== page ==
John Carpenter was an artistically ambitious and commercially successful genre director for ten years in Hollywood before flaming-out almost overnight. Did the well suddenly go dry or was he a victim of the cost-conscious MBAs brought in to run the studios during the 1990s?
John Cassavetes came of age as a filmmaker during the 1970s when critics cut endless slack for free-flowing self-indulgence. Cassavetes was certainly a charismatic performer, sincere director, and an icon of the era. But beyond the riveting A Woman Under the Influence his earnest body of work feels more strained than profound.
The Coen Brothers might be the most exciting American filmmakers who have come into their own during the last twenty-five years but yet they are maddeningly elusive. The admiration for mavericks like Capra, Sturges and Peckinpah is obvious but unlike their mentors they seem reluctant, or unwilling, to embrace their foolhardy protagonists.
Francis Ford Coppola was arguably the most talented director to have matriculated from an American film school and one can make a case his body of work trumped Martin Scorsese’s throughout the 1970s and ’80s. The very real distractions of trying to keep his production studio (Zoetrope) afloat led to a disconnect from his craft in the 1990s and Coppola’s penchant for movie-making never recovered. At this late stage it seems unlikely he’s got another great movie left in him but, to his credit, he remains committed to being an independent voice when he could have easily cashed-in his chips.
John Cromwell was a very tasteful and intelligent filmmaker who seemed to have been David O. Selznick’s director of choice during the late 1930s. To his credit he tended to thrive when the material was more esoteric or emotionally demanding (Algiers, Since You Went Away, The Enchanted Cottage, Caged), but like many of his 1930s and ’40s directing peers he lost much steam in the post-war years.
It could be argued Michael Curtiz made as many first rate entertainments as any director during Hollywood’s Golden Era. But alongside Casablanca, Captain Blood, The Sea Hawk and Mildred Pierce sat some duds even his greatest champions would have a hard time explaining away. As Andrew Sarris pointed out Curtiz’ career pretty much went in the tank when he went to Paramount in the 1950s. His intelligence and elegant visual style found a perfect home at gritty Warner Brothers and when Curtiz was given great material and star power he usually delivered the goods. He is closer to an inspired craftsman than a true artist but his impressive contributions to the American cinema make him a “subject for further research”.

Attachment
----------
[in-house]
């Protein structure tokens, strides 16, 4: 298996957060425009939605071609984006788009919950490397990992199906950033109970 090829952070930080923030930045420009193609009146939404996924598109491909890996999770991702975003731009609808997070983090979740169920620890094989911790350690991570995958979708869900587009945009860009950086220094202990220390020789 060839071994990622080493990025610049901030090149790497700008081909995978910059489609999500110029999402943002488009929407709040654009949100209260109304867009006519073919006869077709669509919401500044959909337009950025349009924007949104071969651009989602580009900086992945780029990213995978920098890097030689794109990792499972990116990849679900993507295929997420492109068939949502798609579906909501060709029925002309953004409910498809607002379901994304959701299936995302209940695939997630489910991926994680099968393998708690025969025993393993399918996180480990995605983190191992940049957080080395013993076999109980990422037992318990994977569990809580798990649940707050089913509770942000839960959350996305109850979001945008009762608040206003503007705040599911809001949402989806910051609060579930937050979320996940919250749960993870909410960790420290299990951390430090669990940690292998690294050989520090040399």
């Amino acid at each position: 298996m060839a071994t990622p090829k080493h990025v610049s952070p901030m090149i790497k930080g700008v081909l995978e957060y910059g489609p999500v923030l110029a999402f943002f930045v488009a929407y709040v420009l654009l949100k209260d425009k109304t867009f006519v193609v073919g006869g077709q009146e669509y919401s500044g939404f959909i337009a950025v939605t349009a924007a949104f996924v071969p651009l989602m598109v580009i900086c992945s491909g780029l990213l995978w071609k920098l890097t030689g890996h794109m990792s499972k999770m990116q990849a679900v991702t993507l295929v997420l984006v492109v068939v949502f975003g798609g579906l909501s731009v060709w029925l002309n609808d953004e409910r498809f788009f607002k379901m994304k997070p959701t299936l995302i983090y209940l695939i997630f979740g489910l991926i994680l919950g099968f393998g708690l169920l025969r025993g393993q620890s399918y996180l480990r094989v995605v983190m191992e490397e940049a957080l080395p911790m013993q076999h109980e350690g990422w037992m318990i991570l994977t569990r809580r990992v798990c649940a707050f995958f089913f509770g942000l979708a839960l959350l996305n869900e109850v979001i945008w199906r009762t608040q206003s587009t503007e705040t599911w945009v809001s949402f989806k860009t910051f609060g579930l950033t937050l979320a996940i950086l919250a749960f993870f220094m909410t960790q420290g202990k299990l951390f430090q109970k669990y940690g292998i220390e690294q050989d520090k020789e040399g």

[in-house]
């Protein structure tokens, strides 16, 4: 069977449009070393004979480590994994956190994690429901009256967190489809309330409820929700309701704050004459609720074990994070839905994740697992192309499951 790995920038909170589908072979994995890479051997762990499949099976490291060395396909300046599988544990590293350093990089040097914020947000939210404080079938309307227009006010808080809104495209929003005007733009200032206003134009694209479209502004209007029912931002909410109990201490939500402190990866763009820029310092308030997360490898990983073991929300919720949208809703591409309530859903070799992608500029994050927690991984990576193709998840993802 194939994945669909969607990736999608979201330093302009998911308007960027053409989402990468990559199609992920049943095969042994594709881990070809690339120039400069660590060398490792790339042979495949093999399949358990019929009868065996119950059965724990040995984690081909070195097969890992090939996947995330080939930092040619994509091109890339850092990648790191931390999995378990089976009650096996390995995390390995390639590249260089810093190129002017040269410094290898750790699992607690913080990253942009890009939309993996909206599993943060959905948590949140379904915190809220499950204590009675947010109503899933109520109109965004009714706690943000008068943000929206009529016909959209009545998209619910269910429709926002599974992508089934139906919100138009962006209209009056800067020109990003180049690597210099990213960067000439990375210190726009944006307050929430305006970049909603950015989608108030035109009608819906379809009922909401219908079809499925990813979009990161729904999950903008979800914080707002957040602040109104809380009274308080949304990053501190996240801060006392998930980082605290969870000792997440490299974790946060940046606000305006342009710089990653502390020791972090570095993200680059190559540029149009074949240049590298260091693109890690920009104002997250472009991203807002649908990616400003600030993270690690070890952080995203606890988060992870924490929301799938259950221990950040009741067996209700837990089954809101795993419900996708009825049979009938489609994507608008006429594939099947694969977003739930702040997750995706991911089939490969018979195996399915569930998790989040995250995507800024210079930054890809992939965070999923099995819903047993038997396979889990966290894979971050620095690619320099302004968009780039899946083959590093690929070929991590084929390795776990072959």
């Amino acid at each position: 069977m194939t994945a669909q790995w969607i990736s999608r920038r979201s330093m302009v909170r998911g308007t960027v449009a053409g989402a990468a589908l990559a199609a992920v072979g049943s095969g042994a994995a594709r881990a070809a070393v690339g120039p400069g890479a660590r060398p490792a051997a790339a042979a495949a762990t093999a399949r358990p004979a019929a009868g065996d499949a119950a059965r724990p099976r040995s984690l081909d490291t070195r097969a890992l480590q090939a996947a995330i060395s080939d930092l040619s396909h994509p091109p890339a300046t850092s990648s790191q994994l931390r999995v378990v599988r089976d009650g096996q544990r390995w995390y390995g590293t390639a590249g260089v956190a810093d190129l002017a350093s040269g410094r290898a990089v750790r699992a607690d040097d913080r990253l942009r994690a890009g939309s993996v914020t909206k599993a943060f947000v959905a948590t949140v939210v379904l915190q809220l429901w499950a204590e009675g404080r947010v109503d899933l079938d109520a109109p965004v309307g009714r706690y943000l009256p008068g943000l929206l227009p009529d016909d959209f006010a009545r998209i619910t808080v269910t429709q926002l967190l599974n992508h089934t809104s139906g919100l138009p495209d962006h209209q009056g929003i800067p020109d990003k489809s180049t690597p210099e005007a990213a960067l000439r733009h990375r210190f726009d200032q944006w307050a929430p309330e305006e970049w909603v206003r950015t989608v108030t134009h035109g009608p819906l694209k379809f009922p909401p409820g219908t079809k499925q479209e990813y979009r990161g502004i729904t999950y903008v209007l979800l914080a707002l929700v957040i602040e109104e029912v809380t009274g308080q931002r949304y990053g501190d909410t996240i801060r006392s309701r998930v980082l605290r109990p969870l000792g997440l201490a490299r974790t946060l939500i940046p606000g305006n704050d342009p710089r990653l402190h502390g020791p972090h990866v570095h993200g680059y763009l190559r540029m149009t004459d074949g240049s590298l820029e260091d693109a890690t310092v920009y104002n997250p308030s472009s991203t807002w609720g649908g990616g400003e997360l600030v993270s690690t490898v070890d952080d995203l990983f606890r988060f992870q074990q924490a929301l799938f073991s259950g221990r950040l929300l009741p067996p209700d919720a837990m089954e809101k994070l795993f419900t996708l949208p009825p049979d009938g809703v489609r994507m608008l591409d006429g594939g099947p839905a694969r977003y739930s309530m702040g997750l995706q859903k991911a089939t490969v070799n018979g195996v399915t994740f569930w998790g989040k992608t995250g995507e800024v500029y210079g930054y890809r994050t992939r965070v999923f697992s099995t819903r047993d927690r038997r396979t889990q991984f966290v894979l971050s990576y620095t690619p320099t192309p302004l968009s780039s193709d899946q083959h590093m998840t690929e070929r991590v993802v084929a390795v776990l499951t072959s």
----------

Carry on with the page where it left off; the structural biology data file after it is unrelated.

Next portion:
I have to admit I don’t get the recent groundswell of love for Jules Dassin. His noirs (Brute Force, The Naked City, Thieves Highway and Night in the City) are more force-fed than fluid and certainly don’t hold up next to those directed by the true masters of the genre (Mann, Siodmak, Tourneur, Walsh and Ulmer). I sense some critics feel an intriguing career was nipped in the bud by the Hollywood blacklist, but Dassin’s subsequent work in Europe makes the case there wasn’t much there in the first place.
It’s nice Delmer Daves found a champion at Criterion but are Jubal and 3:10 to Yuma really worth much critical reconsideration? Why no love for the far superior westerns of Jacques Tourneur? Martin Scorsese makes a winning argument for The Red House, but Dark Passage would have been so much better without the POV camera. Talk about a missed opportunity! Still, Daves’ anti-westerns are probably the best of their lot and I feel sorry for anyone who can’t enjoy the campy fun of Rome Adventure and Youngblood Hawke.
Roy Del Ruth turned out some snappy early talkies at Warners but his career faded once the Production Code was enforced in 1934. While his WB cohorts Curtiz, Leroy and Wellman moved on to become major industry players Del Ruth did little to distinguish himself in a series of dull programmers and B-pictures.
Did success spoil Jonathan Demme? This graduate of the Roger Corman production team certainly began with a bang as Citzen’s Band and Melvin and Howard (one of the finest films of the 1980s) could attest. But after completing the charming Something Wild Demme got prestige-happy and the early magic was lost.